Jamal Ahmed Al-Fadl still has his face but not much else of his original identity. He was once a trusted lieutenant in the Jihadist organization of Osama bin Laden. For the past five years, he has been known in the corridors of the FBI only as CS1--Confidential Source 1. Now he has a completely new identity under the federal witness-protection program, because he is spilling the beans on the world's most-wanted terrorist.
Al-Fadl sat in a New York City courtroom last week telling the world the intimate details he has been revealing to U.S. investigators over the years, about how bin Laden's Jihadist organization, called al Qaeda (the Base), works and how its terror conspiracies evolve. He is the dramatic first witness in the trial of four alleged minions of bin Laden's accused of conspiring to bomb two U.S. embassies in East Africa in 1998, setting off twin blasts that killed 224 people, 12 of them Americans. Al-Fadl is not the only star witness expected to finger the Saudi-born financier, whom Washington calls "the most immediate and serious [terrorist] threat" to U.S. security today, for his nonstop terror attempts. Soon to come is Ali Mohamed, another Jihadist turned songbird seeking security in U.S. hands because he can tie bin Laden and several of his top lieutenants directly to the Nairobi bombing.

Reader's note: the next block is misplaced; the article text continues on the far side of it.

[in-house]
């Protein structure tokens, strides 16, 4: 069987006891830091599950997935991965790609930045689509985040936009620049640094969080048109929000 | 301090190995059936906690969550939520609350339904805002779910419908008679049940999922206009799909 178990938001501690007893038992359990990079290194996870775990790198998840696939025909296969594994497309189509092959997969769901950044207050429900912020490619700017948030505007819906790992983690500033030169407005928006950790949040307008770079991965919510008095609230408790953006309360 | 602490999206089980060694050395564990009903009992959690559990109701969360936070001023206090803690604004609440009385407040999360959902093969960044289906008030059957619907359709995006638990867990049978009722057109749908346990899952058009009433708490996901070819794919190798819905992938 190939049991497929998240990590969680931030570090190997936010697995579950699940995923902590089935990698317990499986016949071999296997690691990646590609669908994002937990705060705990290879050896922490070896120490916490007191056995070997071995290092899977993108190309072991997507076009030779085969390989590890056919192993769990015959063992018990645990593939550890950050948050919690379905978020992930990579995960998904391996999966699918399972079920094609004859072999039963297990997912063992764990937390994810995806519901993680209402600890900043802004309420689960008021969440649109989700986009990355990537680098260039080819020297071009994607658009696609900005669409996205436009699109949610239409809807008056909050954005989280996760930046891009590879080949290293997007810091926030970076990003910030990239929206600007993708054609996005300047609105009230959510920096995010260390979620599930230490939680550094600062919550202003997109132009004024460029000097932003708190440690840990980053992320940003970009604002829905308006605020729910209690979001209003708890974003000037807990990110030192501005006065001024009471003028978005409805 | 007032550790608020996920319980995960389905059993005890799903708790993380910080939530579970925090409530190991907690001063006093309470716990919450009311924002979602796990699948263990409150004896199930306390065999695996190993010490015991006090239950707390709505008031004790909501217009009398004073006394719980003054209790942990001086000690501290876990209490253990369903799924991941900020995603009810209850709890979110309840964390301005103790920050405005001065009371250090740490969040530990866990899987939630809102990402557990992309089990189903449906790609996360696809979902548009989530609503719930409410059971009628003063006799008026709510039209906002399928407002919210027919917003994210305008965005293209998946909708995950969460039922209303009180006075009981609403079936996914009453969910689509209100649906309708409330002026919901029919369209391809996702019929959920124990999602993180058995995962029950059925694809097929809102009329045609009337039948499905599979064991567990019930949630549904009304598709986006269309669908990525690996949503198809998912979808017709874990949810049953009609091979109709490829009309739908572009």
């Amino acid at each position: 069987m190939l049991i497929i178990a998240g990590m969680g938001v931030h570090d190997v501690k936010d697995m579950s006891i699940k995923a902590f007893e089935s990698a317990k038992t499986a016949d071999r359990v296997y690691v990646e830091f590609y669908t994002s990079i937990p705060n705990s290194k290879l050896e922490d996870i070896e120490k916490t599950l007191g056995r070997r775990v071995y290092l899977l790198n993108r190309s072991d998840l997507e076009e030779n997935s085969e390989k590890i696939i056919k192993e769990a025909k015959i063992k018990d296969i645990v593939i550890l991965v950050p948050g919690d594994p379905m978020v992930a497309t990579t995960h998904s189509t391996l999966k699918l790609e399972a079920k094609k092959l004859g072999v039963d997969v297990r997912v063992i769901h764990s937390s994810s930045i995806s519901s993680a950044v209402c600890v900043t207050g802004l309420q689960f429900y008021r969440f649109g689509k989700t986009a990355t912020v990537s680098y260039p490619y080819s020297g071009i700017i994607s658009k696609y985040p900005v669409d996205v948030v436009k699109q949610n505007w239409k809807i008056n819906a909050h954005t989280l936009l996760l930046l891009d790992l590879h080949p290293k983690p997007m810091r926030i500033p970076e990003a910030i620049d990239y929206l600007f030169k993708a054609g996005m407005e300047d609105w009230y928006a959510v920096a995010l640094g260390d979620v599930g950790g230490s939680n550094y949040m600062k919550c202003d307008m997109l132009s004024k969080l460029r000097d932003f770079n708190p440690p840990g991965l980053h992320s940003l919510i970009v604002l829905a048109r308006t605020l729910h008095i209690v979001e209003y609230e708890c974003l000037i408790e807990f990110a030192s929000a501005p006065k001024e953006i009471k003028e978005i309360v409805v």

So far, Al-Fadl's testimony is riveting stuff, revealing the anatomy of a sophisticated terrorist organization. The 38-year-old Sudanese spent two years in the U.S. in the mid-1980s before going off to join the mujahedin fighting Soviet occupation in Afghanistan. But he was an unknown "walk-in" the day he presented himself at the visa office of an American embassy in mid-1996, saying he sought not to receive a visa but to betray his terrorist boss. He said he had been a member of a group in Afghanistan that "wanted to make war against your country," until he stole organizational funds for himself and had to flee for his life. Now he wanted to warn his new protectors that bin Laden's outfit "might try to do something inside the U.S." or "try to make bomb against some embassy."
That vague warning came two years before the explosions in Kenya and Tanzania. But from that moment, investigators began painstakingly corroborating the tale told them by CS1, which was based on his years as a founding member of al Qaeda. He told of traveling to a secret hideaway in Afghanistan where he swore his bayat, or complete allegiance, as the third member in the group bin Laden was setting up around 1990 to transform the Afghan rebellion into an anti-American jihad.